Feeds

IBM fleshes out Competition on Demand

One for the Utilitarians

  • alert
  • submit to reddit

Beginner's guide to SSL certificates

IBM has highlighted what it sees as its central role in 'eBusiness On Demand', with companies paying for IT requirements as a variable cost that falls and rises with use. But the outlook seems to suggest that a vast number of information utilities will evolve, and rivals such as Sun are likely to give IBM a run for its money.

IBM's On Demand strategy is obviously a self-serving vision; one that plays to IBM's largess and its hubris, and big business is probably going to eat it up. But if IBM thinks there won't be numerous information utilities established, and cut-throat competition among them, it is overlooking a serious factor.

One only need look at the commercialization of the Internet, and the proliferation of some 10,000 service providers in the US alone in the 1990s, to see what is going to happen. Many predicted rapid consolidation among ISPs, especially as AT&T, AOL, MSN, and others joined in. But it didn't happen, because big email and web service providers don't cover every niche, and they don't please every potential customer. Information utilities, if they are created and thrive, will be no different.

Big companies will build their own utilities or have IBM Global Services or Electronic Data Systems do it, but most companies will probably just find a service provider to augment their internal machines and their applications. A large part of what On Demand is about is fulfilling the promise of application service providers. We've heard all of this before. But now the distributed computing and application service providing vision has been jacked up one level to Java and .NET Web services and implemented (in theory) with grid computing, resource virtualization, and autonomic-systems-management technologies.

None of this is really available today, but pieces of it are. You can do some On Demand stuff today with IBM gear, and Hewlett Packard and Sun Microsystems also have some relevant offerings, by virtue of their Utility Data Center and N1 efforts. To HP's credit, UDC is a real product today, but HP doesn't seem to know how to sell it. Sun ruled the ISP business for years, and that is what fueled its growth. If utilities proliferate and Sun can get its N1 products out the door, it has every shot at giving IBM a run for its money.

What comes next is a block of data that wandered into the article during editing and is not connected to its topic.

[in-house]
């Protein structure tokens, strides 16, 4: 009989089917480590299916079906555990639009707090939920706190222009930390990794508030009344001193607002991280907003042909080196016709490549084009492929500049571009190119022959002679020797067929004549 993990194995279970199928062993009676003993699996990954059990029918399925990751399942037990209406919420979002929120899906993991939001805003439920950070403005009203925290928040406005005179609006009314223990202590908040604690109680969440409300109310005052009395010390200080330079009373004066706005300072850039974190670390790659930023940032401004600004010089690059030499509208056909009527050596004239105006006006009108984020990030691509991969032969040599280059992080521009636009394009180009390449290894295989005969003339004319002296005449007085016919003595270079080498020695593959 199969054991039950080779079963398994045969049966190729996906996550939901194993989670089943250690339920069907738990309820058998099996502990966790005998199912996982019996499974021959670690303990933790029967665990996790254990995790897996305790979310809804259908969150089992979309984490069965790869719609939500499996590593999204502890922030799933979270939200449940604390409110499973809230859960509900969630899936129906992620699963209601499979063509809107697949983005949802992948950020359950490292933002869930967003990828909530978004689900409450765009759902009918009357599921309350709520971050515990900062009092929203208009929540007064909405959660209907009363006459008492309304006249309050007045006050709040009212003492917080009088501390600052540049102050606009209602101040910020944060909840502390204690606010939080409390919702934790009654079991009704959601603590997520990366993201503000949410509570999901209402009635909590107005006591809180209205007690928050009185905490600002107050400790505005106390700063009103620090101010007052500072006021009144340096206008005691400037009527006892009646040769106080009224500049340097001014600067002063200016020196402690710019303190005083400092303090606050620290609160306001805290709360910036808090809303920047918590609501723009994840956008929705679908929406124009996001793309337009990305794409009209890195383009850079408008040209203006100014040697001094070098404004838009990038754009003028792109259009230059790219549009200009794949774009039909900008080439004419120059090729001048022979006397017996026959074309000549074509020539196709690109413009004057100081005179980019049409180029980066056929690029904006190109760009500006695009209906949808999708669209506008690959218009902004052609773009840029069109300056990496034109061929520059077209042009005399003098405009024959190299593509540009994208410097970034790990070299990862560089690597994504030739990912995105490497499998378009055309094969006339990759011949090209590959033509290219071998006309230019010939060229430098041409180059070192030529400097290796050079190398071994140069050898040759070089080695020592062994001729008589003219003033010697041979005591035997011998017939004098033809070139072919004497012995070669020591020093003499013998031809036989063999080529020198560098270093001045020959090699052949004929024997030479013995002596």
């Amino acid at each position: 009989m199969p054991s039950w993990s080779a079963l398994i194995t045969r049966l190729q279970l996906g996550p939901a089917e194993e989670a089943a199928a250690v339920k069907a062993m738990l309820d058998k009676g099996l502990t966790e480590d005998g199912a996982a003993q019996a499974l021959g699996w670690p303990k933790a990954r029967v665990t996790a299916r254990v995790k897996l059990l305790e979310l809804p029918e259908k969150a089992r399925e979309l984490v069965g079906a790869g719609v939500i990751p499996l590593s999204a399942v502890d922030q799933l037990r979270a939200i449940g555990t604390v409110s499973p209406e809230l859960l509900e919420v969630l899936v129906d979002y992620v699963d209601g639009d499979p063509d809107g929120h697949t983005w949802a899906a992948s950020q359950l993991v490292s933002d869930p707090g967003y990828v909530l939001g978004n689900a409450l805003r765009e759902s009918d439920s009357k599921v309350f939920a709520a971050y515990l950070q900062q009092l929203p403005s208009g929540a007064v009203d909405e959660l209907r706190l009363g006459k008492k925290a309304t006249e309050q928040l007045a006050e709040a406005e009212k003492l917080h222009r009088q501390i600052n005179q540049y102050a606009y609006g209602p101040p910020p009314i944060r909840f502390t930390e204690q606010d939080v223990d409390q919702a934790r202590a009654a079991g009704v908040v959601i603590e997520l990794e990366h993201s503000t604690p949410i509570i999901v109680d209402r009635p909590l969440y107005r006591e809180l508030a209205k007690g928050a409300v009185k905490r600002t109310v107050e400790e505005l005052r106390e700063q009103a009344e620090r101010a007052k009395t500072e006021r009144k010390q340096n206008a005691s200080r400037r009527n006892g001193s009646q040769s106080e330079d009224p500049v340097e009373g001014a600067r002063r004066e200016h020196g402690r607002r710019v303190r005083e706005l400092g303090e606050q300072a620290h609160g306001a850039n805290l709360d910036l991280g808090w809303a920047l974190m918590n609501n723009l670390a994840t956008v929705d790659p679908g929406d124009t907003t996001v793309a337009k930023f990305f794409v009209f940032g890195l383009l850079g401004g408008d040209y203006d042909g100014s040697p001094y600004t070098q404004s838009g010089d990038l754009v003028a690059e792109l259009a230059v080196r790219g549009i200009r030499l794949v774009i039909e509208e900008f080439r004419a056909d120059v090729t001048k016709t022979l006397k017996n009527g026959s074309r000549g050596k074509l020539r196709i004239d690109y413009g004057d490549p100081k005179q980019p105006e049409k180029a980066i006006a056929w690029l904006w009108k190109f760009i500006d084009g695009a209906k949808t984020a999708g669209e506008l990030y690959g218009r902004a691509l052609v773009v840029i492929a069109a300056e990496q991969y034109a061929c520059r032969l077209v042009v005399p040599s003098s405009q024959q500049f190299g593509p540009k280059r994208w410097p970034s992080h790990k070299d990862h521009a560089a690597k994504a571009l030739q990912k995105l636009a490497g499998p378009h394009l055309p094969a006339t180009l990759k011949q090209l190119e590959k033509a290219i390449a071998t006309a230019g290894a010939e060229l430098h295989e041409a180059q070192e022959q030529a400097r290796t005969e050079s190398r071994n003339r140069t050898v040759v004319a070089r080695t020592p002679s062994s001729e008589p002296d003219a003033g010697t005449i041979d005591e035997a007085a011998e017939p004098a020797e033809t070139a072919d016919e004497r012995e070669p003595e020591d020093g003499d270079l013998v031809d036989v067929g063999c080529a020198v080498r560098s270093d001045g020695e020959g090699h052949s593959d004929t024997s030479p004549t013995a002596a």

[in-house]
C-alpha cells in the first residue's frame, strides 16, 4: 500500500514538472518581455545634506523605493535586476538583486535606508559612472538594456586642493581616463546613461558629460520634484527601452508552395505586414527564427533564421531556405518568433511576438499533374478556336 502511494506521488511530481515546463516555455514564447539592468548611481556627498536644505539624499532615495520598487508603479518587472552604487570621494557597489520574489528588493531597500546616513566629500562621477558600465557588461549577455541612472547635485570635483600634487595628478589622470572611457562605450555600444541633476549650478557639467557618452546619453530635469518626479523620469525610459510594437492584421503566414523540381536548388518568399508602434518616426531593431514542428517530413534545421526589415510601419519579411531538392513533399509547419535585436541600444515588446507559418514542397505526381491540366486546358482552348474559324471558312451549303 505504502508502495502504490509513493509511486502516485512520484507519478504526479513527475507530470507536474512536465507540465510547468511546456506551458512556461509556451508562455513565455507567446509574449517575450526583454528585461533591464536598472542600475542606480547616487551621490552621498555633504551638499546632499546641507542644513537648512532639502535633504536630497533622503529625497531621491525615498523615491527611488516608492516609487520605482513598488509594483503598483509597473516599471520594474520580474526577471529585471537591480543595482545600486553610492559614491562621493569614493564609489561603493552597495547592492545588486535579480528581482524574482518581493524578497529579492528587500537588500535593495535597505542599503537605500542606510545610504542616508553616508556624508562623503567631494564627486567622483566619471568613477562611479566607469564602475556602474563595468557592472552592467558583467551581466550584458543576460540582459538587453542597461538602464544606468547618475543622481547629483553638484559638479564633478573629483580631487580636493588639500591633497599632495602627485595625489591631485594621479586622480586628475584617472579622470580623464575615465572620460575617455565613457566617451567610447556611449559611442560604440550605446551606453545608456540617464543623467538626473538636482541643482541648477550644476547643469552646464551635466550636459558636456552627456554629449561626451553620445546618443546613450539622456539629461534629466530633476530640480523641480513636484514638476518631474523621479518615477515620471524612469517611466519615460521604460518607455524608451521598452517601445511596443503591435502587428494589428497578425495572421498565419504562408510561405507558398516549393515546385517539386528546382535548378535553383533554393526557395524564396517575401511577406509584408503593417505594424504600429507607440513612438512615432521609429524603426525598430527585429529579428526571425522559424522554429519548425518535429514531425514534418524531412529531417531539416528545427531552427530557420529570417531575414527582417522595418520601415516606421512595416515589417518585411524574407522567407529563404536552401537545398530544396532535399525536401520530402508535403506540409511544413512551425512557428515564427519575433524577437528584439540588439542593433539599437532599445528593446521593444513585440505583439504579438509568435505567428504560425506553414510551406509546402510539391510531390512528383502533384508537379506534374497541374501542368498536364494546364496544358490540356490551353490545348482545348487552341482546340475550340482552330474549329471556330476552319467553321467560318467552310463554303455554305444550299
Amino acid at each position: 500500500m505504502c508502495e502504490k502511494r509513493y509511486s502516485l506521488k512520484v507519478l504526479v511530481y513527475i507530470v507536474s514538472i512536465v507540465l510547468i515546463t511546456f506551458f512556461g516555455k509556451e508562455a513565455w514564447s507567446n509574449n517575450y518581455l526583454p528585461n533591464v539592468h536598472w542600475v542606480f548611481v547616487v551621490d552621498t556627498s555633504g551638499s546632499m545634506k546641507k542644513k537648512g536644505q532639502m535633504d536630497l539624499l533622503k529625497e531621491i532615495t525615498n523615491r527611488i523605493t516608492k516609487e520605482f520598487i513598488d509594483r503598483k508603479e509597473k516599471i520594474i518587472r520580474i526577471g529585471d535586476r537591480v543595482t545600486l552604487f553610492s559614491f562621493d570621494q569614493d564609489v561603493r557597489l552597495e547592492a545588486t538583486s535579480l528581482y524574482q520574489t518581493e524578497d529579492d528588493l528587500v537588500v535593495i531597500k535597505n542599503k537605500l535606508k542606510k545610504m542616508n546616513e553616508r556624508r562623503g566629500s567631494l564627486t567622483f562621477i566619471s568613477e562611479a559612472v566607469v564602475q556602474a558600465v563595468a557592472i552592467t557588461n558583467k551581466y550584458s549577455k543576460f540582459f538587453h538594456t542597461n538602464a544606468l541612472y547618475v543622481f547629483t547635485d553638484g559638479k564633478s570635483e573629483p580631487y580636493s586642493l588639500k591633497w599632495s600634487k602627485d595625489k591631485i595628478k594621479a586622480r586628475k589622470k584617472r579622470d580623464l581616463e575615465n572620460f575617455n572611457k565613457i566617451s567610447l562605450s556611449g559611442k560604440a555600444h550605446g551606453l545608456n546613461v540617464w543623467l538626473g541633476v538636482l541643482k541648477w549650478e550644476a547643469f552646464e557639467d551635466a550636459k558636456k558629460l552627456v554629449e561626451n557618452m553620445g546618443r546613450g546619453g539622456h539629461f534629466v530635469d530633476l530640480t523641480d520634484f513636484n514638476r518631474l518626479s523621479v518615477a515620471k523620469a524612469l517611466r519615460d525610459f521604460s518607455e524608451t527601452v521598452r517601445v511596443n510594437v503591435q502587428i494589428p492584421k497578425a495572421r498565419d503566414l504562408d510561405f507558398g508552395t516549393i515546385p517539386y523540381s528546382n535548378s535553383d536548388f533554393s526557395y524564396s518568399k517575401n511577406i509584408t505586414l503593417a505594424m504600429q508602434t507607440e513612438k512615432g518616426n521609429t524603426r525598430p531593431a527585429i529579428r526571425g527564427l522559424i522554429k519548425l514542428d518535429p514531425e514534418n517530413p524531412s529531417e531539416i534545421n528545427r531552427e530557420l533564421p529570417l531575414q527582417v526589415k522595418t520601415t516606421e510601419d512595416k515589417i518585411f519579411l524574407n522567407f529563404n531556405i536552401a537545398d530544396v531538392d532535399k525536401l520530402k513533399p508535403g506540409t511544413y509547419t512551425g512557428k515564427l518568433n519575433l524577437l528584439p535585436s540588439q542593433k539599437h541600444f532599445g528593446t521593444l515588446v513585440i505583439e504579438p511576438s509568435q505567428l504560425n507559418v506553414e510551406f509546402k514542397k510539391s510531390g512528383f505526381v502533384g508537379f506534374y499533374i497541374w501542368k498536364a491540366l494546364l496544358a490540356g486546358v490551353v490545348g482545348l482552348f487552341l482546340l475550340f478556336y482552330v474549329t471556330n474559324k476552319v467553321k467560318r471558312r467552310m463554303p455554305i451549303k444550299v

© datamonitor logo

Datamonitor is offering Reg readers some of its technology research FOC. Check it out here.

Top 5 reasons to deploy VMware with Tegile

More from The Register

next story
Linux? Bah! Red Hat has its eye on the CLOUD – and it wants to own it
CEO says it will be 'undisputed leader' in enterprise cloud tech
Oracle SHELLSHOCKER - data titan lists unpatchables
Database kingpin lists 32 products that can't be patched (yet) as GNU fixes second vuln
Ello? ello? ello?: Facebook challenger in DDoS KNOCKOUT
Gets back up again after half an hour though
Hey, what's a STORAGE company doing working on Internet-of-Cars?
Boo - it's not a terabyte car, it's just predictive maintenance and that
Troll hunter Rackspace turns Rotatable's bizarro patent to stone
News of the Weird: Screen-rotating technology declared unpatentable
prev story

Whitepapers

Providing a secure and efficient Helpdesk
A single remote control platform for user support is be key to providing an efficient helpdesk. Retain full control over the way in which screen and keystroke data is transmitted.
Intelligent flash storage arrays
Tegile Intelligent Storage Arrays with IntelliFlash helps IT boost storage utilization and effciency while delivering unmatched storage savings and performance.
Beginner's guide to SSL certificates
De-mystify the technology involved and give you the information you need to make the best decision when considering your online security options.
Security for virtualized datacentres
Legacy security solutions are inefficient due to the architectural differences between physical and virtual environments.
Secure remote control for conventional and virtual desktops
Balancing user privacy and privileged access, in accordance with compliance frameworks and legislation. Evaluating any potential remote control choice.